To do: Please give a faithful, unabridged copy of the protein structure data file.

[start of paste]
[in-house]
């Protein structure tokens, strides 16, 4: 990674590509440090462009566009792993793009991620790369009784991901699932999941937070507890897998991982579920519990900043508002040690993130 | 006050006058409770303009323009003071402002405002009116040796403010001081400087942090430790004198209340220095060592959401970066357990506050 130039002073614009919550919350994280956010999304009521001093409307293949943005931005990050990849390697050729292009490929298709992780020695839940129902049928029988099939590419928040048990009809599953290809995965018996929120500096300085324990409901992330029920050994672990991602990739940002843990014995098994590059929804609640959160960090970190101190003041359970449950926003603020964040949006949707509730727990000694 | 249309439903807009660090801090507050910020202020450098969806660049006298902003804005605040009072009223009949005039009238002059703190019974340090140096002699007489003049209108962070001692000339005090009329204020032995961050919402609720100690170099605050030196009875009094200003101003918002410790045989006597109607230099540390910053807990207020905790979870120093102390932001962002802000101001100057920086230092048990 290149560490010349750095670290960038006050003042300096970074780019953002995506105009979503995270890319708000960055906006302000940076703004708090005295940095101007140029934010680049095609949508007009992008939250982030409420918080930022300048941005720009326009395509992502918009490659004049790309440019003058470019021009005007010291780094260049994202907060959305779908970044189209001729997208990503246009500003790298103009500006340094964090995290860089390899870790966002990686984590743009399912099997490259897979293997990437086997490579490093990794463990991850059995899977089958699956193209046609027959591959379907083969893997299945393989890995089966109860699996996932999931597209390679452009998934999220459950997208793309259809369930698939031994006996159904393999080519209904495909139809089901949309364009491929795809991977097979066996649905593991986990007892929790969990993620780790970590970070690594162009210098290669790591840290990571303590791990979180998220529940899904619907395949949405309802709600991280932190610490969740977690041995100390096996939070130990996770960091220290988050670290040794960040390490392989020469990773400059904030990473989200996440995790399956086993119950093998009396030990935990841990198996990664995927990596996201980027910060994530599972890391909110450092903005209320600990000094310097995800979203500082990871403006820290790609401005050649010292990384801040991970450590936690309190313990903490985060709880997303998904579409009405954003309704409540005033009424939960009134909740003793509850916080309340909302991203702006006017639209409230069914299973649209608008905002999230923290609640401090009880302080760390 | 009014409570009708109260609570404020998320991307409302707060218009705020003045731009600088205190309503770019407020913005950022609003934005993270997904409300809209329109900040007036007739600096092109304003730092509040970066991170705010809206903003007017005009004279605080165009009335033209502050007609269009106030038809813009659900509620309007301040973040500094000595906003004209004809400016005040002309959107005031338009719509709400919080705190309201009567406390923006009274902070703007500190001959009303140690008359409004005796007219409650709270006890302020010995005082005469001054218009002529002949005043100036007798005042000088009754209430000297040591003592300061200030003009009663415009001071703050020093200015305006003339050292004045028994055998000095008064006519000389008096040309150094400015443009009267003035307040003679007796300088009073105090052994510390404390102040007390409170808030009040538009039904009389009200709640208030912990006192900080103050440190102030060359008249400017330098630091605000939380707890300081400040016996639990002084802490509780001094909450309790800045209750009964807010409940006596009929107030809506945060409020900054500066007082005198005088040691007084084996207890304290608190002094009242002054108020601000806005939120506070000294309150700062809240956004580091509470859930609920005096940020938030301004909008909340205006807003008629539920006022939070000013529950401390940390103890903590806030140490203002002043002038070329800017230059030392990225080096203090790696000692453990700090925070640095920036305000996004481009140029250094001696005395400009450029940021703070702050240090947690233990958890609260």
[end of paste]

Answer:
[in-house]
């Protein structure tokens, strides 16, 4: 990674590509440090462009566009792993793009991620790369009784991901699932999941937070507890897998991982579920519990900043508002040690993130 | 006050006058409770303009323009003071402002405002009116040796403010001081400087942090430790004198209340220095060592959401970066357990506050 130039002073614009919550919350994280956010999304009521001093409307293949943005931005990050990849390697050729292009490929298709992780020695839940129902049928029988099939590419928040048990009809599953290809995965018996929120500096300085324990409901992330029920050994672990991602990739940002843990014995098994590059929804609640959160960090970190101190003041359970449950926003603020964040949006949707509730727990000694 | 249309439903807009660090801090507050910020202020450098969806660049006298902003804005605040009072009223009949005039009238002059703190019974340090140096002699007489003049209108962070001692000339005090009329204020032995961050919402609720100690170099605050030196009875009094200003101003918002410790045989006597109607230099540390910053807990207020905790979870120093102390932001962002802000101001100057920086230092048990 290149560490010349750095670290960038006050003042300096970074780019953002995506105009979503995270890319708000960055906006302000940076703004708090005295940095101007140029934010680049095609949508007009992008939250982030409420918080930022300048941005720009326009395509992502918009490659004049790309440019003058470019021009005007010291780094260049994202907060959305779908970044189209001729997208990503246009500003790298103009500006340094964090995290860089390899870790966002990686984590743009399912099997490259897979293997990437086997490579490093990794463990991850059995899977089958699956193209046609027959591959379907083969893997299945393989890995089966109860699996996932999931597209390679452009998934999220459950997208793309259809369930698939031994006996159904393999080519209904495909139809089901949309364009491929795809991977097979066996649905593991986990007892929790969990993620780790970590970070690594162009210098290669790591840290990571303590791990979180998220529940899904619907395949949405309802709600991280932190610490969740977690041995100390096996939070130990996770960091220290988050670290040794960040390490392989020469990773400059904030990473989200996440995790399956086993119950093998009396030990935990841990198996990664995927990596996201980027910060994530599972890391909110450092903005209320600990000094310097995800979203500082990871403006820290790609401005050649010292990384801040991970450590936690309190313990903490985060709880997303998904579409009405954003309704409540005033009424939960009134909740003793509850916080309340909302991203702006006017639209409230069914299973649209608008905002999230923290609640401090009880302080760390 | 009014409570009708109260609570404020998320991307409302707060218009705020003045731009600088205190309503770019407020913005950022609003934005993270997904409300809209329109900040007036007739600096092109304003730092509040970066991170705010809206903003007017005009004279605080165009009335033209502050007609269009106030038809813009659900509620309007301040973040500094000595906003004209004809400016005040002309959107005031338009719509709400919080705190309201009567406390923006009274902070703007500190001959009303140690008359409004005796007219409650709270006890302020010995005082005469001054218009002529002949005043100036007798005042000088009754209430000297040591003592300061200030003009009663415009001071703050020093200015305006003339050292004045028994055998000095008064006519000389008096040309150094400015443009009267003035307040003679007796300088009073105090052994510390404390102040007390409170808030009040538009039904009389009200709640208030912990006192900080103050440190102030060359008249400017330098630091605000939380707890300081400040016996639990002084802490509780001094909450309790800045209750009964807010409940006596009929107030809506945060409020900054500066007082005198005088040691007084084996207890304290608190002094009242002054108020601000806005939120506070000294309150700062809240956004580091509470859930609920005096940020938030301004909008909340205006807003008629539920006022939070000013529950401390940390103890903590806030140490203002002043002038070329800017230059030392990225080096203090790696000692453990700090925070640095920036305000996004481009140029250094001696005395400009450029940021703070702050240090947690233990958890609260």